One of my favourite images for showing the complexity of pterosaur forelimb articulation, from Wilkinson (2008). The pose here can be regarded as 'extreme' as we have good data indicating that pterosaurs stood more upright than this, but the orthographic views show how the forearm and hand are deflected as the wing folds. Note how the wing finger and walking fingers rotate around an axis parallel to the midline of the body, allowing the fingers to project sideways while the wing finger folds against the outer arm.
Given these relatively well-established models, it’s something of a surprise to see Padian et al. (2021) showing Q. lawsoni doing something different. The wing is positioned so that the palm of the hand faces somewhat forward, allowing the wing digit to tuck under the elbow, despite the walking fingers still projecting laterally. The ability to draw the wing finger under the elbow is, apparently, a consequence of a slight downward deflection to the end of the wing metacarpal which changes the orientation of the joint, but I suspect it was also influenced by the methodology for modelling the standing pose. It’s reported that this was deduced by manually positioning casts of Q. lawsoni fossils in a plausible upright arrangement, an exercise which "began by placing the distal end of the wing metacarpal... with its distal condyles oriented posteriorly (so that the wing finger could be directed behind the elbow and close to the body wall)". It seems it was decided, a priori, that this is where the wing finger should go.

Proposed wing folding of Q. lawsoni, from Padian et al. (2021).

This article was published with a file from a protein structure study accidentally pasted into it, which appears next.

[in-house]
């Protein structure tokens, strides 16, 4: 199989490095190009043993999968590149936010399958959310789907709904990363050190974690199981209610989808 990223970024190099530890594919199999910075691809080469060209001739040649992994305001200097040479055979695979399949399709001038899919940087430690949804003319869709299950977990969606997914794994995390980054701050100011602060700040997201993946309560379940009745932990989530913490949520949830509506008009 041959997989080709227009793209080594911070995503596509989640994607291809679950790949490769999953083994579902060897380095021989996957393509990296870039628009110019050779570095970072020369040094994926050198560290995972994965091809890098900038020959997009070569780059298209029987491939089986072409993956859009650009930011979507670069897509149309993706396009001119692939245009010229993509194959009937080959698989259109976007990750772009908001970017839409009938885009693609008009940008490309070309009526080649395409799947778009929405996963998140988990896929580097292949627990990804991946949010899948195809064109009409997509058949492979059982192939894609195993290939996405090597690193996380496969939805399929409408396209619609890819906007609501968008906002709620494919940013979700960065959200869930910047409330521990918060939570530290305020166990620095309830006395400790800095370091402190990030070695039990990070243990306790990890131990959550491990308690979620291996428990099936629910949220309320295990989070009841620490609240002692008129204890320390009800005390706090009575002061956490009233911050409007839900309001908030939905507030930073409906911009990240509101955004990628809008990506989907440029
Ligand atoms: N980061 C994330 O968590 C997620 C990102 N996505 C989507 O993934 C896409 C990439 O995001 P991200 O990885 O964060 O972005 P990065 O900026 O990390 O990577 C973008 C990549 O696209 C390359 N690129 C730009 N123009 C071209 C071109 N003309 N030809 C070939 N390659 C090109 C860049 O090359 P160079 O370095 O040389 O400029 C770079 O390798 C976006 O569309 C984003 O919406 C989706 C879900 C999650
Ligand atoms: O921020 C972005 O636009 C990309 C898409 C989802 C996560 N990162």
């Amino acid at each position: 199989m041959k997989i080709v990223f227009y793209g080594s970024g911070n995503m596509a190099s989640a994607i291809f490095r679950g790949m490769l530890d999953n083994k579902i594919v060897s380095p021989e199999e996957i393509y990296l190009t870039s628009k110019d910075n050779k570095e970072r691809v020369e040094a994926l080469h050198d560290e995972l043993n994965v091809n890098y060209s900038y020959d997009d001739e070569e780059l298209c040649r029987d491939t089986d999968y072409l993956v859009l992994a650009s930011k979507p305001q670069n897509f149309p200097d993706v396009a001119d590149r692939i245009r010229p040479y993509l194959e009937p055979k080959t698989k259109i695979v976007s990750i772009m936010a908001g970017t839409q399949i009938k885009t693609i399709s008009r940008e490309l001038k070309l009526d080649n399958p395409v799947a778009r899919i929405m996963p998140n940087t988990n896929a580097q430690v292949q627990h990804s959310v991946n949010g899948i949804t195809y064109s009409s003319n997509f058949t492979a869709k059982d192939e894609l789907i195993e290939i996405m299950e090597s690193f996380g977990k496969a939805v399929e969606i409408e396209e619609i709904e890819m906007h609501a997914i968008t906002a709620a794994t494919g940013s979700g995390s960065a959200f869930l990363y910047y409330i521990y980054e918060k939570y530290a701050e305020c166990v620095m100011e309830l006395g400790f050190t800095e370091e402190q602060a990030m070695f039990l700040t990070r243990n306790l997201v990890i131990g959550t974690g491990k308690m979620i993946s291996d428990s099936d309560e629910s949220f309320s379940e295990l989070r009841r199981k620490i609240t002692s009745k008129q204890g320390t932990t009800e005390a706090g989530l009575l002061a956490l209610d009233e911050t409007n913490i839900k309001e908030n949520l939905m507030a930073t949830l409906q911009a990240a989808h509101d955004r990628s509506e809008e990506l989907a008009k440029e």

It’s a shame that no photos or diagrams of this work were published because, while those of us who have not handled the Quetzalcoatlus bones can’t really say that this interpretation is wrong, there are lots of legitimate questions about it that make me hesitant in accepting it outright. For example, Quetzalcoatlus is not unique for having that slight downturn at the end of the wing metacarpal: we see similar conditions in taxa like Pteranodon and Tapejara. In Pteranodon at least, they’ve been factored into arrangements of the folded pterosaur forelimb and do not result in the wing finger tucking under the elbow (Bennett 2001). I'm also not clear how the Q. lawsoni walking fingers are depicted as splaying out to the side when their respective metacarpals are positioned on the front of the wing: unless these joints were strangely bevelled, surely they should be facing more posteriorly? It's also strange to have the palm facing forward at all, as other studies exploring the impact of angling the pterosaur palm forward find that such poses are only possible if the forelimb adopted a crazy, implausible configuration (Bennett 2001).
Exploring how pterosaurs stood has taken us down some strange roads. In 2001, Chris Bennett attempted to pose Pteranodon in a once traditional configuration with a forward-facing hand: it didn't go well (note that the walking fingers are even upside down!).
And there are other issues, too. I wonder why the wing casts exercise was reconstructed with the wing finger joint facing posteriorly rather than laterally, as we'd expect from other pterodactyloids. If the wing finger joint faces backwards the wing spar is almost certainly going to tuck under the arm because the elbow has to bow out from the shoulder when a pterosaur stands: this seems like a foregone conclusion of positioning the wing elements to me, not an unexpected finding. Also of relevance here is that the Q. lawsoni wing metacarpals are, reportedly, poorly-preserved at the proximal (wrist) ends: as with our discussion of the hip bones, above, I wonder if the material is well-enough preserved to substantiate such bold claims? And what of Zhejiangopterus, with its well-behaved wing fingers? Why, again, is Q. lawsoni so different to other azhdarchoids?

Zhejiangopterus linhaiensis as illustrated by Cai and Wei (1994). OK, this is hardly the height of palaeontological visualisation (to be fair, the original fossil is barely more than an outline) but you can see lots of important functional features in this articulated azhdarchid specimen including splayed hindlimbs, medially-facing palms, and wing fingers that fold up against the outside of the wing. This is all good data that any interpretation of Q. lawsoni functionality needs to be considered against: it's our only direct insight into how azhdarchid skeletons fitted together.